Welcome to Thoughts on the Market. I'm Mike Wilson, Chief Investment Officer and Chief U.S. Equity Strategist for Morgan Stanley. Along with my colleagues bringing you a variety of perspectives, I'll be talking about the latest trends in the financial marketplace. It's Monday, September 13th, at 11:30 a.m. in New York. So let's get after it.
As we enter the last third of the year, markets continue to send mixed signals on the economy and growth. For example, while the S&P 500 and Nasdaq are close to all-time highs, the Russell 2000 small cap index and many individual stocks are well off their highs. In fact, since May 1st, 90% of all stocks in the Russell 2000 have experienced a 10% drawdown, while 55% have fallen by more than 20%. For active equity fund managers, catching the rotations under the surface this year has been more important than simply calling the index. As we have suggested, this is what typically happens during the mid-cycle transition in any economic recovery from a recession.
We were very bullish on the cyclicals and small caps as we entered the year, expecting interest rates to move sharply higher as growth accelerated towards its peak rate of change in the recovery. However, in March, we pivoted towards quality and downgraded early cycle sectors and small caps. This worked out very well, but now we find ourselves wondering if the growth deceleration has been effectively priced at this point. In addition to the rolling correction in the average stock, riskier assets like Chinese equities, commodities and cryptocurrencies have experienced 20-50% drawdowns with high volatility.
Meanwhile, risk free assets have traded very well since the mid-cycle transition began. Perhaps no market illustrates this flight to quality better than 10-year Treasuries. 10-year yields peaked at 1.75% before trading all the way back to 1.1% in early August. Since then, these yields have risen, but they are struggling to reclaim their 200 day moving average, which currently sits at 1.35% and is falling. In short, the Treasury market is trading as if the growth slowdown we have been expecting gets worse before it gets better.
While our economics team recently cut their third quarter U.S. GDP forecast from 6.5% to 3.4%, they believe growth will rebound in the fourth quarter. While that may be true, I'm not as optimistic about earnings revisions. While economic growth is obviously an important input to earnings growth, they don't always sync up. Recall last year when the economy was struggling from the lockdowns. Earnings revisions were bottoming and turning up as soon as the second quarter. We think it's the opposite now. Due to the extraordinary stimulus checks that went out in the first quarter of this year, many companies have been over earning, and that led to earnings revisions that are no longer sustainable. We suspect they are more likely to head lower from here, which typically has a negative impact on the stocks, especially those that have over earned the most. These would include many consumer goods and technology companies that benefited the most from the work from home phenomenon.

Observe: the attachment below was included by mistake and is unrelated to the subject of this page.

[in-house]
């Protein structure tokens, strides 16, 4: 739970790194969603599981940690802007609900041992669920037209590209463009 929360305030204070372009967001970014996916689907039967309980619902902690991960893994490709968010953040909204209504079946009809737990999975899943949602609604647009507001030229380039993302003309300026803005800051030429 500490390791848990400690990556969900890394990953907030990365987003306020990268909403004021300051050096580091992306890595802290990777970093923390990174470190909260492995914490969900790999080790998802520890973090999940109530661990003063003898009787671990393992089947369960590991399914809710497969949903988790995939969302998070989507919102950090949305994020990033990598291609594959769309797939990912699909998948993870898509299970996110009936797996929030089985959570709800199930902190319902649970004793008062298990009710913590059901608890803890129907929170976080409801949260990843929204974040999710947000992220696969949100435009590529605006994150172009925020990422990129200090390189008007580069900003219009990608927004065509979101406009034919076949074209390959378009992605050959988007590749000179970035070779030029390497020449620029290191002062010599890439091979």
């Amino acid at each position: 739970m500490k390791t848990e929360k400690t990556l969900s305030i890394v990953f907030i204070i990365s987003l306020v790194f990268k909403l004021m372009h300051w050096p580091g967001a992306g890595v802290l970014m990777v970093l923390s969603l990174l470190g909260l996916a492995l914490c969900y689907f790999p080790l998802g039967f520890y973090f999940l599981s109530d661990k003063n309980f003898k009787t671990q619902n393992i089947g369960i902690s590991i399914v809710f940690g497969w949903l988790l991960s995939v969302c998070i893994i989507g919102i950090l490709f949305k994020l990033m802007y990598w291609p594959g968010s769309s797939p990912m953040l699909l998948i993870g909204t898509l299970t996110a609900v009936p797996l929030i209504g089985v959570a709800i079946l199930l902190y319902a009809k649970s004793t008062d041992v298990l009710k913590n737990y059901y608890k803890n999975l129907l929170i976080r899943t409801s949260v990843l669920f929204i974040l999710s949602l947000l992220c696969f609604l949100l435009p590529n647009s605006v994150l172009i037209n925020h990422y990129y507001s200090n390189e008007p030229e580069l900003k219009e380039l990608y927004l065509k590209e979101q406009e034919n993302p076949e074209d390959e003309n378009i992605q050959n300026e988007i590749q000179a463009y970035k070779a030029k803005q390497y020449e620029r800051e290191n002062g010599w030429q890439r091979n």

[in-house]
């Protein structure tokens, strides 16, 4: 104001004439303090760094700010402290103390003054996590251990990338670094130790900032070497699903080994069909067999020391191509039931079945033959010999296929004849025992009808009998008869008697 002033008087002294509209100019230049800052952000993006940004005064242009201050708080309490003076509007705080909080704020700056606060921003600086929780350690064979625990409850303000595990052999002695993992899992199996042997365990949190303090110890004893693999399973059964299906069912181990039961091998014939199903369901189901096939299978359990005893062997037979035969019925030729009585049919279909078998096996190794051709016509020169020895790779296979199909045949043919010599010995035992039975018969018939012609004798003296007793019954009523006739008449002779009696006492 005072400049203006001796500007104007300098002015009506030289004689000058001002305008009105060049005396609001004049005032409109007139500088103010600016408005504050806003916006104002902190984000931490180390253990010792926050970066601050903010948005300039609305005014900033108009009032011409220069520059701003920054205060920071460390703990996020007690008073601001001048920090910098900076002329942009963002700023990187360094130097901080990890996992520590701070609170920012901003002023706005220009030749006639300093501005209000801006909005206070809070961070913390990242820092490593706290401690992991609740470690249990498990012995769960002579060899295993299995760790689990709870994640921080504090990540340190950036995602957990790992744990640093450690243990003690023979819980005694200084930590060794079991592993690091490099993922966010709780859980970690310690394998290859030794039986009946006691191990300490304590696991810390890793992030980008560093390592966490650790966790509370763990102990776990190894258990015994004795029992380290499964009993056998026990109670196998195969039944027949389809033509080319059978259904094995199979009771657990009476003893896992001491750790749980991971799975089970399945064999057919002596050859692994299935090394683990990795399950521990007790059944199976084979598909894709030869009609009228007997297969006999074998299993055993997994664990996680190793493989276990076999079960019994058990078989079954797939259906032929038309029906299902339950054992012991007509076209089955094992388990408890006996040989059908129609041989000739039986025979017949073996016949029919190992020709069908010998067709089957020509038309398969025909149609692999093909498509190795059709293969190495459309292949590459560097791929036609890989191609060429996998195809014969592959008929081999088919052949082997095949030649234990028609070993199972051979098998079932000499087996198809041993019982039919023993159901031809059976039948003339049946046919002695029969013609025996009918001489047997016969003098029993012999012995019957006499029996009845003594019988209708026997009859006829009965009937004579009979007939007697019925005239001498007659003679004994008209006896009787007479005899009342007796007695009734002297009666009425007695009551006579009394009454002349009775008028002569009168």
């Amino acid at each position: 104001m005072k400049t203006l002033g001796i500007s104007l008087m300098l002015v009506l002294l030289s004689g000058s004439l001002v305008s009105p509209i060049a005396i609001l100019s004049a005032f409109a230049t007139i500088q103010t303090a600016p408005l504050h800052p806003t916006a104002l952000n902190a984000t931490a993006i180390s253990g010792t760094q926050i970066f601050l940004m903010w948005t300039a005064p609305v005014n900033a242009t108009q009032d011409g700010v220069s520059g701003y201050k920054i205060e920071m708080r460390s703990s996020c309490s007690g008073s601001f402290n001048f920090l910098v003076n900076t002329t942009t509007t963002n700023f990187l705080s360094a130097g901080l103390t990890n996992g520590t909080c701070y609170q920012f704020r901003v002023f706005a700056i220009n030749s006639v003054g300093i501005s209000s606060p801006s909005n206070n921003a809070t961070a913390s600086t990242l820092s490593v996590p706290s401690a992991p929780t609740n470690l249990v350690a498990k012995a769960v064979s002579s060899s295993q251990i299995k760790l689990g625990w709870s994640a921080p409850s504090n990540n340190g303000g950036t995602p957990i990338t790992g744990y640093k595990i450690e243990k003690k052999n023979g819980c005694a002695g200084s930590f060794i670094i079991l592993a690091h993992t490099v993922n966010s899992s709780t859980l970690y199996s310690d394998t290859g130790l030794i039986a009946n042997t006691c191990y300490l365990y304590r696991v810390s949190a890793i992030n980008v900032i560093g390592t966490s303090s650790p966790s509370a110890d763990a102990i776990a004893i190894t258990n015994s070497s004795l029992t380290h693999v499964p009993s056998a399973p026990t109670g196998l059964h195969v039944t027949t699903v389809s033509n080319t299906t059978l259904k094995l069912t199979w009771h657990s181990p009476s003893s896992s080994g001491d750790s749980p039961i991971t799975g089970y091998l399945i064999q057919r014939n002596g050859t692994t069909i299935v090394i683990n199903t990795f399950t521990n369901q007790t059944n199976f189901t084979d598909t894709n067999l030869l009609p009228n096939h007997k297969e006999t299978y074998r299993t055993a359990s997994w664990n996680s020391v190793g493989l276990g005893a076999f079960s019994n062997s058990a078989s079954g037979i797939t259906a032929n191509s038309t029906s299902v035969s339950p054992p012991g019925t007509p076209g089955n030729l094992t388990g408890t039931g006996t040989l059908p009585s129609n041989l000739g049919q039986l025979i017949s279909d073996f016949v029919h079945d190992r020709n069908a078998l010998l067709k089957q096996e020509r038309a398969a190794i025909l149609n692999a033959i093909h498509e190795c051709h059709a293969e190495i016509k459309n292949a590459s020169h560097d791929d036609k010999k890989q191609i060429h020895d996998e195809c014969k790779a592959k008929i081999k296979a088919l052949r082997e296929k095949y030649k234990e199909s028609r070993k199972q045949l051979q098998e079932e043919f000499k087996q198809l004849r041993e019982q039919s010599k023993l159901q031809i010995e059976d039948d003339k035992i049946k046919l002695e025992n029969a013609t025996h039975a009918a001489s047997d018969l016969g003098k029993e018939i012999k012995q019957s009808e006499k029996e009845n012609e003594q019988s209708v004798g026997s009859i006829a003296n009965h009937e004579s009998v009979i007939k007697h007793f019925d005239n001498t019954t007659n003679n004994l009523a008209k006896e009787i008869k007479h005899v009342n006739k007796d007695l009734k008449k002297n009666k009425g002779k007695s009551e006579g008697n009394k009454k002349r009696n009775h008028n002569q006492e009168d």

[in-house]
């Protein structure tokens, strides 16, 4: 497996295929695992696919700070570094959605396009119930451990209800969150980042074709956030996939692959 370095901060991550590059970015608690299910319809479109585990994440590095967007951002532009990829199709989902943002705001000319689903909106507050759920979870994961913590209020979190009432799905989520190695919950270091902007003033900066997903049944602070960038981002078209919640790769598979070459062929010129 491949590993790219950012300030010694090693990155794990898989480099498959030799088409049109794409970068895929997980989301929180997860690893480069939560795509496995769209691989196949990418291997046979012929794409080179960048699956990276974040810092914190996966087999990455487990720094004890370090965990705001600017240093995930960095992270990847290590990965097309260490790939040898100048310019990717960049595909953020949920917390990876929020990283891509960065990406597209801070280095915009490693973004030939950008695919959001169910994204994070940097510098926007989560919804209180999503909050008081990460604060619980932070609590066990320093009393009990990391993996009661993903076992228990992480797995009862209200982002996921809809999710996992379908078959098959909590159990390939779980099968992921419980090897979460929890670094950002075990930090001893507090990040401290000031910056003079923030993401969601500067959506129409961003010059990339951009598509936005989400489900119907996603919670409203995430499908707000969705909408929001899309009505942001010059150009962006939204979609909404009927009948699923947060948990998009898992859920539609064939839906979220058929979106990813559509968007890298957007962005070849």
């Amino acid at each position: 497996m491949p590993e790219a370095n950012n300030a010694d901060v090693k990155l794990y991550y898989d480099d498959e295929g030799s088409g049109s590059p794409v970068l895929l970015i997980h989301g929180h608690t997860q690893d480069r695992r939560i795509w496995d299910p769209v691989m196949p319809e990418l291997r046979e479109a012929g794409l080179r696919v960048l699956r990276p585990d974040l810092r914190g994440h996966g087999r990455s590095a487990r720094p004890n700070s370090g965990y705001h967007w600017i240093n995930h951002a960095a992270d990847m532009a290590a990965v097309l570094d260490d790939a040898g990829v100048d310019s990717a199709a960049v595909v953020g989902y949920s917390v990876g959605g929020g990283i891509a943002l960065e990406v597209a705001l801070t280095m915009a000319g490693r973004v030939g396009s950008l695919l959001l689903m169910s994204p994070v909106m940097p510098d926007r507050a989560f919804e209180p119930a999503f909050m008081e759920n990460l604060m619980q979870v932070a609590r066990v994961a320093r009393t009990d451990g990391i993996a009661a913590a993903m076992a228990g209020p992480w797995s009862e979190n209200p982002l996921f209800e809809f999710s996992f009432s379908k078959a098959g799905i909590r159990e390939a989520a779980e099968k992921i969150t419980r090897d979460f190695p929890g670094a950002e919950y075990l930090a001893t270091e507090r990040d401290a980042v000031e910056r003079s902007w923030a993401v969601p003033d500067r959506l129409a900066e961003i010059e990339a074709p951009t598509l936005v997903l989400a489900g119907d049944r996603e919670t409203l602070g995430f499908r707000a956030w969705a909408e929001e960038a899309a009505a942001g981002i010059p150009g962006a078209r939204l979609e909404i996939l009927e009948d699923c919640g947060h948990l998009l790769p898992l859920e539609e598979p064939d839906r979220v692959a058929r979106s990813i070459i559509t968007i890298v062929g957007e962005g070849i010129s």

In contrast, companies that are levered to consumer services look more attractive as demand returns for such experiences. Healthcare is another area where there should be more pent-up demand than average. Consumer staples should also hold up better than average as earnings growth decelerates more for the average company.
Bottom line, we're starting to hear others suggest it's time to rotate back to the cyclicals. We're not so convinced and think it still makes sense to skew towards defensive quality. Meanwhile, with the Fed moving closer to tapering quantitative easing at this week's meeting, we like keeping just a toe in the cyclical waters with financials given their upside to potentially higher interest rates. In short, keep it closer to the vest on risk until the rate of change on earnings growth is near its trough. This will likely coincide with the completion of the mid-cycle transition.
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